But at around 11 a.m. that Saturday, she saw a photo of him in Gaza, and she knew: he was a prisoner of Hamas.
The Oct. 7 assault on Israel was widely captured on phone, security, dashboard and body cameras. Now those images are being closely analyzed for traces of the more than 200 people taken hostage that day.
Hamas not only killed 1,400 during its attack, but it also took prisoners, among them kids and seniors. Freeing the captives has become a national cause in Israel, but first they have to be found.
It’s a significant challenge, and Rafael Franco decided to try a technological approach. The day after the attack, he reconfigured his Tel Aviv cyber company to search for the disappeared.
Franco’s office is now a “civilian war room,” where volunteers scour the internet for the prisoners. The system they built consists of 300,000 images downloaded from TikTok, Facebook, Instagram and Snapchat.
Face recognition technology compares them with photos provided by the families of those missing. So far, they have found about 50 matches.
They also geolocate landmarks in the images to determine where the prisoners were last seen. Their findings are passed to the Israeli military.
“The most important thing is to know they are alive,” said Franco, the former deputy director of Israel’s National Cyber Directorate. “So this is what we do.”
Forty volunteers are working on the hunt, with support from Google and Microsoft, Franco said. The method is working but the news isn’t always good.
One of the young men they were looking for turned up in a video uploaded in Gaza. It showed his lifeless body being pulled out of the back door of a car and kicked. At least his family knew.
But another search found a missing man alive in Gaza, at least at the time the image was taken.
During a visit by Global News, the volunteers also searched for the two missing Canadians. They found no sign of either Vivian Silver, 74, and Judih Einstein Haggai, 70.
“Unfortunately, right now we don’t have any match,” he said.
In the windowless room where the searches take place, volunteers sat at a conference table with their laptops open. Their database of the missing was projected on a large TV mounted on the wall. Some of the images that appeared on the screen were gruesome.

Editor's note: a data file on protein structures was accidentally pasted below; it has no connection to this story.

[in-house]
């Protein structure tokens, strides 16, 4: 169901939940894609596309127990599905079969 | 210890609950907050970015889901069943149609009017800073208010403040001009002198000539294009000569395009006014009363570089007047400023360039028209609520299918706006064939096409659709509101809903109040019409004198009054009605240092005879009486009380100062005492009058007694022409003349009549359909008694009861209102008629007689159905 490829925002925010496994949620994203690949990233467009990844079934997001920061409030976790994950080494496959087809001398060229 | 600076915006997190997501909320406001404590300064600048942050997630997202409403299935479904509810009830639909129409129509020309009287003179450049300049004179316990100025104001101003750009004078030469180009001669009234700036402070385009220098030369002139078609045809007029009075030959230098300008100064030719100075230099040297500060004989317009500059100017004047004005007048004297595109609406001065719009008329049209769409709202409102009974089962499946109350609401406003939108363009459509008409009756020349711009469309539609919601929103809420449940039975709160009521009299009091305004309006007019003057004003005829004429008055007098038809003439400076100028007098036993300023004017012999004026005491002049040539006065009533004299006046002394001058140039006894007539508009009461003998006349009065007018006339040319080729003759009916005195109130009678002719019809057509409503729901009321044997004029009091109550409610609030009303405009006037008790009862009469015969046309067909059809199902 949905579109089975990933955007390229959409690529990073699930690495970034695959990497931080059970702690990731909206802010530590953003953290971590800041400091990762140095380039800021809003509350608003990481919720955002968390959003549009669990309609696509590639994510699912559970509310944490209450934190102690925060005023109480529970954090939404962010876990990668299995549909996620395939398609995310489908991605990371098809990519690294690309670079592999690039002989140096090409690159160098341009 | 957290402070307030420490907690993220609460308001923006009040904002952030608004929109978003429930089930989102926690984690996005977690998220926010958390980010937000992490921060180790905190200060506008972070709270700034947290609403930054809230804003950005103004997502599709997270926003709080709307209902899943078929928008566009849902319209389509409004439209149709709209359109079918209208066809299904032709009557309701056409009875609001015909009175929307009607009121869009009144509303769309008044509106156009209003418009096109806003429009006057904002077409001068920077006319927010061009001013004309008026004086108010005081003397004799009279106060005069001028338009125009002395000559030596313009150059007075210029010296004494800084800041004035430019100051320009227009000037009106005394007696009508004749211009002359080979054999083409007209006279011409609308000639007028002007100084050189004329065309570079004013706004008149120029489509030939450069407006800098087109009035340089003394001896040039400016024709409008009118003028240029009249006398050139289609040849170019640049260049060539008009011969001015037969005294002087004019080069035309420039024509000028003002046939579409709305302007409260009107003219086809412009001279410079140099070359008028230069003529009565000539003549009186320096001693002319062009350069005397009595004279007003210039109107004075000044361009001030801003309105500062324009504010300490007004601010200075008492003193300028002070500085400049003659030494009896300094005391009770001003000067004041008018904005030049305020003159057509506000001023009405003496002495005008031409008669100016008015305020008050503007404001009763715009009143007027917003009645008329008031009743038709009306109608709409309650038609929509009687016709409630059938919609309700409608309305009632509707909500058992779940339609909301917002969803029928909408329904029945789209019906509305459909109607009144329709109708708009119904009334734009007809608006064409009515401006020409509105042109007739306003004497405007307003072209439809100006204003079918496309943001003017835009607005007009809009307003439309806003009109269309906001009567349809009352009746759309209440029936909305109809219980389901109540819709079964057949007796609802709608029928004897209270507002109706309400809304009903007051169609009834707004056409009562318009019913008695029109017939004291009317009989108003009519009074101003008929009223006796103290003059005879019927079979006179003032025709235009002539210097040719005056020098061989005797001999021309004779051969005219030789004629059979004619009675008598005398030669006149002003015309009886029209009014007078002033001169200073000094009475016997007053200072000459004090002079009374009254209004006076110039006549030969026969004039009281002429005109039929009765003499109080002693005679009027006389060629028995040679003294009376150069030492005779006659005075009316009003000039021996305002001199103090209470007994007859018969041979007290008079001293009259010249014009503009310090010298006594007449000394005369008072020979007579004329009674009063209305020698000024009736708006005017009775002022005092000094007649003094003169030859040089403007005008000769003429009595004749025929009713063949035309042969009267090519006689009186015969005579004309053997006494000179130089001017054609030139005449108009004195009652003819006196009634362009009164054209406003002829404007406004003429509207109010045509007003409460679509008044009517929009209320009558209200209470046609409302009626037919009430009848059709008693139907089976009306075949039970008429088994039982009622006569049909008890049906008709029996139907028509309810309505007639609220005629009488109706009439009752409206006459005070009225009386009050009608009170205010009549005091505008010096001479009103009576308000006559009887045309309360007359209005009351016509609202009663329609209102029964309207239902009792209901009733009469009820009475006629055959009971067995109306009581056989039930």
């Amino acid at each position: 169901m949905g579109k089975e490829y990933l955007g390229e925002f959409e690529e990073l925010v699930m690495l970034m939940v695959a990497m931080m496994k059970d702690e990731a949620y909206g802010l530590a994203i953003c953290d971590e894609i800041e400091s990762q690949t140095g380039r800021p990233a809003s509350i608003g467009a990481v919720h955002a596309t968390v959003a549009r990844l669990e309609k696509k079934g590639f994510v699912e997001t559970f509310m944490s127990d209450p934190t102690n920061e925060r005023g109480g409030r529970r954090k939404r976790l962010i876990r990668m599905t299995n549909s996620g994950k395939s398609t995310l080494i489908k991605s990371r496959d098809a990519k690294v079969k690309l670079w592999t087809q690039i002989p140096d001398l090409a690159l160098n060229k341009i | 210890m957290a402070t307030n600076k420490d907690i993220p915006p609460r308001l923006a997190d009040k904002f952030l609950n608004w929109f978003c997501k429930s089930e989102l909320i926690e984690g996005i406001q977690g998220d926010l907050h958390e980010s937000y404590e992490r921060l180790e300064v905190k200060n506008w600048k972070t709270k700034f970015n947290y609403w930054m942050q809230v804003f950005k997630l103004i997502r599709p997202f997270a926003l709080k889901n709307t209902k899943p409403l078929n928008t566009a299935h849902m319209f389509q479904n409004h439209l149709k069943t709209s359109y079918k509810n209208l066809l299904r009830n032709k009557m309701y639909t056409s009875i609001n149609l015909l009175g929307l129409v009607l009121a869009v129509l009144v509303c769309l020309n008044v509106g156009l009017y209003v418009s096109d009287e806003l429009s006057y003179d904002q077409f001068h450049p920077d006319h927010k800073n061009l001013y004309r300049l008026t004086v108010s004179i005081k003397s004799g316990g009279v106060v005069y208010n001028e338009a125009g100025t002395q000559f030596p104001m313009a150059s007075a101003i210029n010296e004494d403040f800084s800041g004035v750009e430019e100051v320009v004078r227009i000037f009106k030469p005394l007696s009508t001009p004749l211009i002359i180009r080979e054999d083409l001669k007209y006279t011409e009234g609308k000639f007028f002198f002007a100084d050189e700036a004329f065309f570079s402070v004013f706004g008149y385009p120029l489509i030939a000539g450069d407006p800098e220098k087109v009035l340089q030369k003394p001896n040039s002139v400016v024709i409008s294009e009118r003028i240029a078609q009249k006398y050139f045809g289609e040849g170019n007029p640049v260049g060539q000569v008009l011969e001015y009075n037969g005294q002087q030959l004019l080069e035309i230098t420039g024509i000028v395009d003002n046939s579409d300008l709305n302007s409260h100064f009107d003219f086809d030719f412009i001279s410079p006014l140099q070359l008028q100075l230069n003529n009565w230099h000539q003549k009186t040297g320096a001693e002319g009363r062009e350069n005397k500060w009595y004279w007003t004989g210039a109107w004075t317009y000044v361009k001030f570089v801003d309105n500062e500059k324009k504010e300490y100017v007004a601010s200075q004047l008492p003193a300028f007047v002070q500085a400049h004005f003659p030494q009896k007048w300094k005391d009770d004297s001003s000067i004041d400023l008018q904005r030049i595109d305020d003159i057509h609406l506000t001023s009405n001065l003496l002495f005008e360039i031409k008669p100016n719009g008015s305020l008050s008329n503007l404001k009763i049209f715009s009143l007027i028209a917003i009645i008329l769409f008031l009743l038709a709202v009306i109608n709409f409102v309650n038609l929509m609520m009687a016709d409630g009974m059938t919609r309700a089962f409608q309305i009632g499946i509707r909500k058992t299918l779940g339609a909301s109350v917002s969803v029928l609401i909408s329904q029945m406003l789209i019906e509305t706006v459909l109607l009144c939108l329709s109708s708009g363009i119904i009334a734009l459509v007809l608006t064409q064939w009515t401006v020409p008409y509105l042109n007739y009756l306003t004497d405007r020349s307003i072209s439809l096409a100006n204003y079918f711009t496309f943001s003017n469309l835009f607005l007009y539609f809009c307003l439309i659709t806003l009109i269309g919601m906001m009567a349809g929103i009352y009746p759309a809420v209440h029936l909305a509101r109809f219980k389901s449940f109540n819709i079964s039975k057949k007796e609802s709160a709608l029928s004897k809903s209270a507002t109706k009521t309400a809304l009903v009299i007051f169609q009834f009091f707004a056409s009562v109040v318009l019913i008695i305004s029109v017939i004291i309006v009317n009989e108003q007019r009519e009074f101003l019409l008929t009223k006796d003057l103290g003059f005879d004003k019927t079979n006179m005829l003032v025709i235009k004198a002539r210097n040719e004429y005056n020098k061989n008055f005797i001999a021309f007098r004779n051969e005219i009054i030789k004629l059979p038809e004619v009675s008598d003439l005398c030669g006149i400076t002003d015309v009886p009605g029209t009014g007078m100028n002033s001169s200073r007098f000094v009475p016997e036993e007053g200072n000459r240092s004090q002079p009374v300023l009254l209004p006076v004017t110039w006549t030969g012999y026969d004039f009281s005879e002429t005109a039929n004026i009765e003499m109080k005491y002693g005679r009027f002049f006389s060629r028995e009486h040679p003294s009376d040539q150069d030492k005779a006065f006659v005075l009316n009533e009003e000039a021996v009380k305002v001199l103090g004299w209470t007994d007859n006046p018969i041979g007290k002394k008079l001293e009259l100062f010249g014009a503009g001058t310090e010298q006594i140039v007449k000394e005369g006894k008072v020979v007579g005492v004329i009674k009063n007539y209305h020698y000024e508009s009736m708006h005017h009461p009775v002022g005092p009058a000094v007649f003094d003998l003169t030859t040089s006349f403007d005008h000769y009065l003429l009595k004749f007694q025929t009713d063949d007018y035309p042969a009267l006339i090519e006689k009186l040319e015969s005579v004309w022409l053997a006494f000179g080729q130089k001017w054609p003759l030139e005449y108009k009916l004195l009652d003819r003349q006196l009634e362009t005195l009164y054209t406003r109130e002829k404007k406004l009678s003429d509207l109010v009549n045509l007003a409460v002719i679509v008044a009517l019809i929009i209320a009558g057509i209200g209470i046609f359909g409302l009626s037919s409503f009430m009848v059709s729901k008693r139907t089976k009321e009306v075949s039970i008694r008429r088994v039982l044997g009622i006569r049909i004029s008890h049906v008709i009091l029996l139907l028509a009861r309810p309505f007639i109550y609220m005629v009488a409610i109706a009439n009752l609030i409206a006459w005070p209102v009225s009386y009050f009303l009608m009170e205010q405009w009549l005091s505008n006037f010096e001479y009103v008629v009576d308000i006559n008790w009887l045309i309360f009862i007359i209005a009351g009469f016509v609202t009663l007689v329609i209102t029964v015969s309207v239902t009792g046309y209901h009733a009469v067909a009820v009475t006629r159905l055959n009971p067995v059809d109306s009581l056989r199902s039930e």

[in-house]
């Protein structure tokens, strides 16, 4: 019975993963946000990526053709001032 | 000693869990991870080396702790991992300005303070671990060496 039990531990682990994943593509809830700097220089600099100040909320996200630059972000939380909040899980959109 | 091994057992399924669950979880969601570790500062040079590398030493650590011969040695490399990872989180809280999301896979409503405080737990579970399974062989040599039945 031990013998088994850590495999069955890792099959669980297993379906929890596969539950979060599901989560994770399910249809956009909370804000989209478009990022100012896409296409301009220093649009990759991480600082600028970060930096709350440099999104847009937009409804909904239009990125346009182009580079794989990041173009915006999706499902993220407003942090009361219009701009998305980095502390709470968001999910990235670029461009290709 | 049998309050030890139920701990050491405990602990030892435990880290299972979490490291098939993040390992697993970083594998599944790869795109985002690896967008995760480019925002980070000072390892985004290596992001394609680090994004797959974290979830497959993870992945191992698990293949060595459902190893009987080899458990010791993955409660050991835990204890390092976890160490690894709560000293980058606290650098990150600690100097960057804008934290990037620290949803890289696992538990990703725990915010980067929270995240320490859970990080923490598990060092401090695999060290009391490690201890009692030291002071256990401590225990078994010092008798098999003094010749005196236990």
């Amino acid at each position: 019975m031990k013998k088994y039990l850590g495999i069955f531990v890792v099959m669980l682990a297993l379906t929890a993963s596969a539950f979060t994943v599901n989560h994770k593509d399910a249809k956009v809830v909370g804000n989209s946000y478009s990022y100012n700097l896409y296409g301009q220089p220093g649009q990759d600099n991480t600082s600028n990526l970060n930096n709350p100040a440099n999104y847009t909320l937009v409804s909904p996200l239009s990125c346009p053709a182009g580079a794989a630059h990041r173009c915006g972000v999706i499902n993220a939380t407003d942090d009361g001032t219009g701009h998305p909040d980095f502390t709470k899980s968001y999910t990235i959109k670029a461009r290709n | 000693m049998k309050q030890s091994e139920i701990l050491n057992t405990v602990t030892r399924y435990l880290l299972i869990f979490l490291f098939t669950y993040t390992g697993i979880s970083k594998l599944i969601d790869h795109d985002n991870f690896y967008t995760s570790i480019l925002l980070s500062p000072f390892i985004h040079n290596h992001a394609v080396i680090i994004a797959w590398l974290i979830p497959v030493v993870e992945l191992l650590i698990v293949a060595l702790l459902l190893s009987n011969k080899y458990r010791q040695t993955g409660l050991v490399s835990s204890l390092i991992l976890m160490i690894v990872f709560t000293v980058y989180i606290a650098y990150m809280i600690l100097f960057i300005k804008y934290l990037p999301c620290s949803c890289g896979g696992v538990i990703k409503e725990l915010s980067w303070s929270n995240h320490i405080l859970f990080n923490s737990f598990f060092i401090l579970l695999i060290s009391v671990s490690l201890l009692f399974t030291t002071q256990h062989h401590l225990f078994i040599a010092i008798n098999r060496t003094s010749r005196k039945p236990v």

Volunteer Avia Shira said she first got involved when a friend asked for help finding her cousin. She found him, but he was dead.
“Every one of us has some personal connection to this tragedy,” Shira said. “This is one of the reasons we are here.”
Shira said she spends all day in the war room, then goes home to work at her regular job at a U.S. cyber-intelligence company.
“I felt I can’t just sit and do nothing,” she said.
The military commander in charge of freeing the prisoners acknowledged the role of the Israeli tech sector in a statement Thursday.
“Together, new technological systems have been developed dedicated to this effort,” Major General Nitzan Alon said.
Bringing the prisoners home was a “top priority” for the Israel Defense Force, he said.
Hamas has said it was holding between 200 and 250 prisoners, and would release them “when the field conditions allow.”
But analysts believe the armed group will likely hang on to them to deter an Israeli military invasion, and to exchange them for Hamas prisoners.
Families gathered Thursday at a Tel Aviv office space that has opened to help them keep up pressure to bring their loved ones home.
Adva Adar said her grandmother, Yada Adar, was abducted from her home in Nir Oz. The 85-year-old was later seen in social media images, being paraded through Gaza in a golf cart.
Adar said she couldn’t image how frightened her grandmother must have been. When Hamas attacked, she couldn’t run. She can barely walk, she said.
“It’s horrible and we are very, very concerned for her.”
Ziv Abud said she was at a dance party in the Negev desert with her boyfriend Eliya Cohen when the air sirens went off. They got into a shelter, but the Hamas gunmen found them and opened fire inside.
The attackers then tossed a grenade into the shelter room. Cohen was wounded but still alive when Hamas took him away. Abud said she survived because she was under a pile of bodies. She stayed there until she was rescued six hours later.
A Telegram post confirmed Cohen, 26, was alive in Gaza. “I can’t say that I am happy but it gave me a little hope,” she said.
His mother said Cohen lived in Tel Aviv, worked in sales and marketing and loved to travel.
“He’s my first and only son,” she said. “I know in my heart that he will come back.”